By ignoring the wisdom of those with more experience, we end up repeatedly revisiting the same issues.
“History repeats itself over and over again, but most of us have short memories.” – Mike Colter, writing in Origin magazine, 2014
I feel that I should preface this article with an apology. I want to stress that in my thesis I am saying nothing new, and there is no censure or criticism of anyone in the process. There is, however, an implied apology from my younger self to anyone of a different generation whose wisdom I inadvertently dismissed due to my youthful enthusiasm to make my own mistakes.
Let me explain. By a very rough calculation, I have spent more than three years of my life in meetings. These have included charitable committees, where the nature of the beast is more one of reporting on what has been done rather than making new decisions. Then there are the tick-box meetings of some universities, where nothing is actioned but the set agenda is completed so the powers-that-be erroneously believe something has been achieved. And lastly, there are the professional committees where high-achieving middle management, who know their time is precious, expeditiously discuss and debate pertinent pragmatic issues and proffer solutions and investigations.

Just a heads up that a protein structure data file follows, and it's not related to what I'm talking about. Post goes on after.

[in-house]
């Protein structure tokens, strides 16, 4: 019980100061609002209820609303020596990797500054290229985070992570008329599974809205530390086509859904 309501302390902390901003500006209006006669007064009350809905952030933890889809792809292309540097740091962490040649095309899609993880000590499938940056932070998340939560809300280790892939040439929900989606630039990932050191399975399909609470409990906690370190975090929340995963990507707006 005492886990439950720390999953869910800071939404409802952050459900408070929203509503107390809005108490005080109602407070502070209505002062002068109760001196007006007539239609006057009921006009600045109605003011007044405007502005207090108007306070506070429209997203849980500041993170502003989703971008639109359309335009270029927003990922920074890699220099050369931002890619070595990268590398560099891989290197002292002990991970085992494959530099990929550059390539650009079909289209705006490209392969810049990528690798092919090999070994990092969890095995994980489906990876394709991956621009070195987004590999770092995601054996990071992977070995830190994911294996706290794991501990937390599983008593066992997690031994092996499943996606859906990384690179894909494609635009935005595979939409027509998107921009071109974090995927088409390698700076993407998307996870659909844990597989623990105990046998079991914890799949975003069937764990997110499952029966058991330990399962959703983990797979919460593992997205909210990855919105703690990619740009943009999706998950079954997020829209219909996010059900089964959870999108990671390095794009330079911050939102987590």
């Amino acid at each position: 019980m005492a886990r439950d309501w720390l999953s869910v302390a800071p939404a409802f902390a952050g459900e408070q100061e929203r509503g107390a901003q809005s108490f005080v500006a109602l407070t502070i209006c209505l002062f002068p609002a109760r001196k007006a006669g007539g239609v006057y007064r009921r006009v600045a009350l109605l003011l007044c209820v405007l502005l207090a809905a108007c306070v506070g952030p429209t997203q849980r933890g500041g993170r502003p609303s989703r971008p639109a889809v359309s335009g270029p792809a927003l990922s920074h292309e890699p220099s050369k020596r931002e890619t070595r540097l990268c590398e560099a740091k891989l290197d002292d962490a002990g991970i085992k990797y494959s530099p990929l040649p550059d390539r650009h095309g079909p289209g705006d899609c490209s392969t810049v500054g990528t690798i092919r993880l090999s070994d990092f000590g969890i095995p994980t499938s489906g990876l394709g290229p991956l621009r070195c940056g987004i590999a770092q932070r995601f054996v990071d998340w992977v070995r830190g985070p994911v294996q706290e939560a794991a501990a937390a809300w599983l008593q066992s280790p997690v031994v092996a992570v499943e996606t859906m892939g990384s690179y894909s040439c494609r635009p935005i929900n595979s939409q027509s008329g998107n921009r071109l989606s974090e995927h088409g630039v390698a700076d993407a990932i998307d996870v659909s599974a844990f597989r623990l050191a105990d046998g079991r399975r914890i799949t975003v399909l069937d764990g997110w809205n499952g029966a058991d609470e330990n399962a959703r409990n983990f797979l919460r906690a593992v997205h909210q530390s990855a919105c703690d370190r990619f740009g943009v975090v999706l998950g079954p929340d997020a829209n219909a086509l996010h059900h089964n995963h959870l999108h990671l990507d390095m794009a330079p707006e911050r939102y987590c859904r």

Committees are the linchpins of decision-making – and that is a human setting where memories are a real, earthly contribution that can be embraced or ignored
As you will infer, I am not a great fan of most meetings – apart from the last type noted. I have always believed that meetings in the public sector are held for the sake of the meeting, whereas those in the private sector and professional bodies are held to seek solutions. So it is odd that my thesis today is that it is the latter which fail to embrace the wisdom and experience of their elders.